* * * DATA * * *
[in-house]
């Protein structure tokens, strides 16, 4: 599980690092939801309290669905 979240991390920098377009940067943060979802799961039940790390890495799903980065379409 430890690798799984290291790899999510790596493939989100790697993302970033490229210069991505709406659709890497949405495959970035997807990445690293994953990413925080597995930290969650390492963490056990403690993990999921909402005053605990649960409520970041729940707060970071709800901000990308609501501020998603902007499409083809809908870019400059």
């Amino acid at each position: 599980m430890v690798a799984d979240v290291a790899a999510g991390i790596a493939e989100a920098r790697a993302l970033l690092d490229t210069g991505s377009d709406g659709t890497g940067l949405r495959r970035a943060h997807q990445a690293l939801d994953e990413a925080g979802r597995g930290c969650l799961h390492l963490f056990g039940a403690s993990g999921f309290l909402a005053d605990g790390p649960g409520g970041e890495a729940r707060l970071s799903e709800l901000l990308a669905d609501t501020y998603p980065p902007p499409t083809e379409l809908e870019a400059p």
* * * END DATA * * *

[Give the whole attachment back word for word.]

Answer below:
[in-house]
């Protein structure tokens, strides 16, 4: 599980690092939801309290669905 979240991390920098377009940067943060979802799961039940790390890495799903980065379409 430890690798799984290291790899999510790596493939989100790697993302970033490229210069991505709406659709890497949405495959970035997807990445690293994953990413925080597995930290969650390492963490056990403690993990999921909402005053605990649960409520970041729940707060970071709800901000990308609501501020998603902007499409083809809908870019400059």
């Amino acid at each position: 599980m430890v690798a799984d979240v290291a790899a999510g991390i790596a493939e989100a920098r790697a993302l970033l690092d490229t210069g991505s377009d709406g659709t890497g940067l949405r495959r970035a943060h997807q990445a690293l939801d994953e990413a925080g979802r597995g930290c969650l799961h390492l963490f056990g039940a403690s993990g999921f309290l909402a005053d605990g790390p649960g409520g970041e890495a729940r707060l970071s799903e709800l901000l990308a669905d609501t501020y998603p980065p902007p499409t083809e379409l809908e870019a400059p």